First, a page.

The remains of Wittmann's Tiger in which he was killed. Wittmann was killed in August 1944, likely by a British Firefly. Photo source: Wikipedia.

The remains of Wittmann's Tiger in which he was killed. Wittmann was killed in August 1944, likely by a British Firefly. Photo source: Wikipedia.

Owing to the sheer numbers of Shermans produced and relatively few German tanks built in comparison, Sherman tankers were never going to achieve a similar number of tank kills. However, the Allies had tank aces who used Shermans as well. Perhaps the most well-known US tank commander was then Staff Sergeant Lafayette G. Pool of the 3rd Armored Division. In less than three months, Pool and his crew were credited with destroying 258 enemy vehicles, including 12 tanks. Pool was knocked out of the war on September 21, 1944 when he was badly wounded when his Sherman was hit twice by a German Panther medium tank. He ultimately had a leg amputated but would remain in the Army after the war until 1960- he died in 1991.[33] Another Sherman ace was Syndey Valpy Radley-Walters, a Canadian who had destroyed 18 tanks by the end of the war, making him the top Allied tank ace. Radley-Walters would also stay in the military after war, remaining in the Canadian Army until he retired as a Brigadier General in 1974. He passed away in 2015.[34]

Lafayette Pool, who served with the 3rd Armored Division. Pool was likely the highest-scoring American tank ace in the war, and scored all of his kills in a three month period before he was removed from combat after losing a leg. Photo source: Wikipedia.

Lafayette Pool, who served with the 3rd Armored Division. Pool was likely the highest-scoring American tank ace in the war, and scored all of his kills in a three month period before he was removed from combat after losing a leg. Photo source: Wikipedia.

With the huge numbers of tank kills claimed by German tank commanders, one may assume then that the Sherman suffered heavily at the hands of the German Panzers. However, analysis after the war shows that this was not necessarily the case. According to a report compiled by Fort Knox from reports of 100 tank commanders, engagements with other armored vehicles, especially tanks, were relatively rare-an estimated 15%.[35] This was even more evident on the Western Front, which at least initially did not see an abundance of German armor. A German estimate puts the number of tanks and armored vehicles in France on D-Day numbered 2,000-2,400 vehicles, though postwar figures put that number at 1,200 tanks and 800 assault guns.[36] These numbers were not equal to those deployed on the Eastern Front- as a consequence, Allied tank casualties were not caused primarily by tanks but by anti-tank guns. A postwar survey of US, British and Canadian tank losses during the war found that of the 12,140 destroyed or knocked-out tanks sampled, 54% were lost to gunfire from tanks or anti-tank guns.[37] Of those tanks lost to gunfire, 86% were lost to 75mm and 88mm guns.[38] The survey also notes that of the losses inflicted by 88mm guns, most were caused by dual-purpose guns operating in the anti-tank gun role- not by tanks. The report further notes that 88mm guns armed only a limited number of vehicles.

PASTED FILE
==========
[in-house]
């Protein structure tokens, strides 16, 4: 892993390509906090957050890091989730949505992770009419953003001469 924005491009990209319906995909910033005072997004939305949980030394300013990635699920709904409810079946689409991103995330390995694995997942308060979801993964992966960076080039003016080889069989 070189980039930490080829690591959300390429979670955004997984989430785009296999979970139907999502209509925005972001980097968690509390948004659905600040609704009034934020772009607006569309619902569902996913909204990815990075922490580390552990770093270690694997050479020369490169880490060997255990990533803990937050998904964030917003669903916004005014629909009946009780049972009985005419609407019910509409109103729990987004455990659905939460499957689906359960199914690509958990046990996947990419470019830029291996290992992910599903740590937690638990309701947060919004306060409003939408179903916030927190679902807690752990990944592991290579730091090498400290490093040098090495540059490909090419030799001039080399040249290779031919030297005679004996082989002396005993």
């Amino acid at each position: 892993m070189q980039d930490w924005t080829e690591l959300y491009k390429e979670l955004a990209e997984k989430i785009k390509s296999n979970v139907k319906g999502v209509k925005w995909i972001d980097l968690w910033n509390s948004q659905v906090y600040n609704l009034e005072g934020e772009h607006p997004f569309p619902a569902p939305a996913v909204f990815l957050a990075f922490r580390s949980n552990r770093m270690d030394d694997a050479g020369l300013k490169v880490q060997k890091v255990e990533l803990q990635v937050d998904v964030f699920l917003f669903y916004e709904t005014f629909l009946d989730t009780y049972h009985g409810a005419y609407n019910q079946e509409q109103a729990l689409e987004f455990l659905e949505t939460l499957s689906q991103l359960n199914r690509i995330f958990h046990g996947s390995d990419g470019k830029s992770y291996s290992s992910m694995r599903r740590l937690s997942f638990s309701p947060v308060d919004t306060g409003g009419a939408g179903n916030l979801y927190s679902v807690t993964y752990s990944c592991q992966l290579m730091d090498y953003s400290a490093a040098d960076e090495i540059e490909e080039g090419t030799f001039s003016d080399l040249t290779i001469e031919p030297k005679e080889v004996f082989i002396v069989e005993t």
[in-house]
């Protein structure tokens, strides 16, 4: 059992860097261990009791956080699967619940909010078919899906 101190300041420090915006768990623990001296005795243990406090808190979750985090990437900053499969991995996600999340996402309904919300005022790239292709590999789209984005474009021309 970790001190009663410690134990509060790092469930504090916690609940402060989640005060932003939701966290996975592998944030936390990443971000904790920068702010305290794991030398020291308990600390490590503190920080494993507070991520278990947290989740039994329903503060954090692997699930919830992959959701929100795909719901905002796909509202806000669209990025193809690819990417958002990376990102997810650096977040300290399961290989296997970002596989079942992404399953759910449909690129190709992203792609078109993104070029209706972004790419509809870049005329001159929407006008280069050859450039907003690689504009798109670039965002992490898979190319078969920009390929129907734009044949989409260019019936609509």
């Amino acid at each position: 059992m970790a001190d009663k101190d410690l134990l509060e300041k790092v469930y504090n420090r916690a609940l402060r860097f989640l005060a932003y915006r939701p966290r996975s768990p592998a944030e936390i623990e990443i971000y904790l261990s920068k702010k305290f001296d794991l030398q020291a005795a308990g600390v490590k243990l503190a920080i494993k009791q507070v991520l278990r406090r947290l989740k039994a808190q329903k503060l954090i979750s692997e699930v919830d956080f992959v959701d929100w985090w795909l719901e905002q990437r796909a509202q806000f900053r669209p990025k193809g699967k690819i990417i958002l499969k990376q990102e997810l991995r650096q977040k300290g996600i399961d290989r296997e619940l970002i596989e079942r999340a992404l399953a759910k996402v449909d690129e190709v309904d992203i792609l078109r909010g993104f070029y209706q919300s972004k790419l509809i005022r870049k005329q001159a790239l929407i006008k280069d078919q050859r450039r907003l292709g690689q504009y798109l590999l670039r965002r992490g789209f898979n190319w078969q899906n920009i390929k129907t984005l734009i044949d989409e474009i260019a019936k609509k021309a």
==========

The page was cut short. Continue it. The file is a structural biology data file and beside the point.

“The preponderance of damage done by the 88mm gun was undoubtedly caused when this gun was on its antitank or dual-purpose mount. German production figures clearly indicate that only a limited number of tanks mounting the 88mm gun, or 8 percent of the total, were being produced in the summer of 1944.”[39]

If these figures are true and the survey accurate, why then was there such a stigma attached to the Tiger by Allied troops? The Tiger appeared more commonly on the Eastern Front, and even then was never present in anything even approaching the numbers of its nemesis, the T-34 and Sherman. It seems likely that the tank acquired its reputation as a result of anecdotes of the Tiger’s seeming imperviousness and Allied inability to destroy them with anything less than overwhelming numbers. Coupled with this was the Tiger’s ability to destroy targets at much greater ranges than its adversaries with its 88mm gun. Such was the fear of the 88 that the survey notes that US soldiers believed that “every heavy-caliber flat-trajectory weapon that fired at him was an “88”…” This was in spite of evidence that 75mm guns in the ETO caused 40% of the destruction of the surveyed tanks.[40]

A scene that became all-to-familiar to Allied soldiers in Europe- a Sherman ablaze. Photo source: Wikipedia. 

A scene that became all-to-familiar to Allied soldiers in Europe- a Sherman ablaze. Photo source: Wikipedia. 

                Data on German tank casualties is more limited. The same survey as mentioned previously attempts to expound on German losses, though the report authors themselves note that reports on the subject are incomplete and do not provide a full picture. The survey estimates that of the German tanks inspected, 44% had been lost to “miscellaneous causes, of which non-enemy causes accounted for over 98 percent. Mechanical or terrain causes knocked out about 10 percent of the miscellaneous total.”[41] Coming in just below losses to miscellaneous causes is losses to Allied gunfire, which amounted to 43%. Though greatly feared by German tankers, USAAF and  RAF fighter-bombers are estimated to have caused only 8% of armor losses, and these were mainly due to direct hits from rockets.[42] While these records are not complete, they do seem to substantiate German accounts of being forced to abandon vehicles to mechanical losses.